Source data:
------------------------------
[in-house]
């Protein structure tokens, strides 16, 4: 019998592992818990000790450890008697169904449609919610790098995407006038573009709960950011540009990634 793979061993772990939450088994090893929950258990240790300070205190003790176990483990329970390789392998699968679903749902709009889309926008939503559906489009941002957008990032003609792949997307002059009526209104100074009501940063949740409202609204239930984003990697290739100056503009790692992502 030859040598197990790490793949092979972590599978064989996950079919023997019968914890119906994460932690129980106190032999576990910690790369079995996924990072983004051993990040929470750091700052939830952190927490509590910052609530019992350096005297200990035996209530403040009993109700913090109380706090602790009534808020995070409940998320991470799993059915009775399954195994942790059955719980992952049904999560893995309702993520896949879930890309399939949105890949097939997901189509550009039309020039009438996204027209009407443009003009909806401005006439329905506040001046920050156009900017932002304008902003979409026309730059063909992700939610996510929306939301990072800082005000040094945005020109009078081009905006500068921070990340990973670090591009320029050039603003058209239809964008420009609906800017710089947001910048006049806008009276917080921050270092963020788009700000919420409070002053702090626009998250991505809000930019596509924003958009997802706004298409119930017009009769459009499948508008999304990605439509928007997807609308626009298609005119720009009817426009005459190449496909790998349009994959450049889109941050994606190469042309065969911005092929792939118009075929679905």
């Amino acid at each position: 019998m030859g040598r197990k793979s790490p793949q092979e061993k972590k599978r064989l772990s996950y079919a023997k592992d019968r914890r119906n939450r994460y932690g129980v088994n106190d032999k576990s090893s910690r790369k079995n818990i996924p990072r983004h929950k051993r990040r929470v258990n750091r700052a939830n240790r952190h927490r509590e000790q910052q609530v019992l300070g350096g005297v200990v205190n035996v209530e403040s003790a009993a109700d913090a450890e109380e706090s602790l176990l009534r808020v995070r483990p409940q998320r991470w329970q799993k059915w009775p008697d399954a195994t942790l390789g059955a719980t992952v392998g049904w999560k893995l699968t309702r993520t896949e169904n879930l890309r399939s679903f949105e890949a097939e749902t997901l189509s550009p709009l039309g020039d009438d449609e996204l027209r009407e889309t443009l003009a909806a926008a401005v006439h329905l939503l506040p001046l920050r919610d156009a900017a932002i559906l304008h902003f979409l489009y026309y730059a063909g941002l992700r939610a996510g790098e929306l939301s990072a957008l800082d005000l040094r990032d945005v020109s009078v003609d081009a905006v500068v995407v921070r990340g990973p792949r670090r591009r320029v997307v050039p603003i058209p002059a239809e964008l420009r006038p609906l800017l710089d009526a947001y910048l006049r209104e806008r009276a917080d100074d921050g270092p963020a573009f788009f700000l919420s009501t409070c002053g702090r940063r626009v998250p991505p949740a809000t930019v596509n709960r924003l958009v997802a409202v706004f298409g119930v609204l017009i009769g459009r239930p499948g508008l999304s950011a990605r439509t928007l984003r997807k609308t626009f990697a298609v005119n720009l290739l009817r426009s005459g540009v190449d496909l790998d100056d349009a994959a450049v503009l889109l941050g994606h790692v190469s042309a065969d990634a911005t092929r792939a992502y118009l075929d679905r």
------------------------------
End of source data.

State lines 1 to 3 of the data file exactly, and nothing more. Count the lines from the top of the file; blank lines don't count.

[in-house]
């Protein structure tokens, strides 16, 4: 019998592992818990000790450890008697169904449609919610790098995407006038573009709960950011540009990634 793979061993772990939450088994090893929950258990240790300070205190003790176990483990329970390789392998699968679903749902709009889309926008939503559906489009941002957008990032003609792949997307002059009526209104100074009501940063949740409202609204239930984003990697290739100056503009790692992502 030859040598197990790490793949092979972590599978064989996950079919023997019968914890119906994460932690129980106190032999576990910690790369079995996924990072983004051993990040929470750091700052939830952190927490509590910052609530019992350096005297200990035996209530403040009993109700913090109380706090602790009534808020995070409940998320991470799993059915009775399954195994942790059955719980992952049904999560893995309702993520896949879930890309399939949105890949097939997901189509550009039309020039009438996204027209009407443009003009909806401005006439329905506040001046920050156009900017932002304008902003979409026309730059063909992700939610996510929306939301990072800082005000040094945005020109009078081009905006500068921070990340990973670090591009320029050039603003058209239809964008420009609906800017710089947001910048006049806008009276917080921050270092963020788009700000919420409070002053702090626009998250991505809000930019596509924003958009997802706004298409119930017009009769459009499948508008999304990605439509928007997807609308626009298609005119720009009817426009005459190449496909790998349009994959450049889109941050994606190469042309065969911005092929792939118009075929679905």
């Amino acid at each position: 019998m030859g040598r197990k793979s790490p793949q092979e061993k972590k599978r064989l772990s996950y079919a023997k592992d019968r914890r119906n939450r994460y932690g129980v088994n106190d032999k576990s090893s910690r790369k079995n818990i996924p990072r983004h929950k051993r990040r929470v258990n750091r700052a939830n240790r952190h927490r509590e000790q910052q609530v019992l300070g350096g005297v200990v205190n035996v209530e403040s003790a009993a109700d913090a450890e109380e706090s602790l176990l009534r808020v995070r483990p409940q998320r991470w329970q799993k059915w009775p008697d399954a195994t942790l390789g059955a719980t992952v392998g049904w999560k893995l699968t309702r993520t896949e169904n879930l890309r399939s679903f949105e890949a097939e749902t997901l189509s550009p709009l039309g020039d009438d449609e996204l027209r009407e889309t443009l003009a909806a926008a401005v006439h329905l939503l506040p001046l920050r919610d156009a900017a932002i559906l304008h902003f979409l489009y026309y730059a063909g941002l992700r939610a996510g790098e929306l939301s990072a957008l800082d005000l040094r990032d945005v020109s009078v003609d081009a905006v500068v995407v921070r990340g990973p792949r670090r591009r320029v997307v050039p603003i058209p002059a239809e964008l420009r006038p609906l800017l710089d009526a947001y910048l006049r209104e806008r009276a917080d100074d921050g270092p963020a573009f788009f700000l919420s009501t409070c002053g702090r940063r626009v998250p991505p949740a809000t930019v596509n709960r924003l958009v997802a409202v706004f298409g119930v609204l017009i009769g459009r239930p499948g508008l999304s950011a990605r439509t928007l984003r997807k609308t626009f990697a298609v005119n720009l290739l009817r426009s005459g540009v190449d496909l790998d100056d349009a994959a450049v503009l889109l941050g994606h790692v190469s042309a065969d990634a911005t092929r792939a992502y118009l075929d679905r």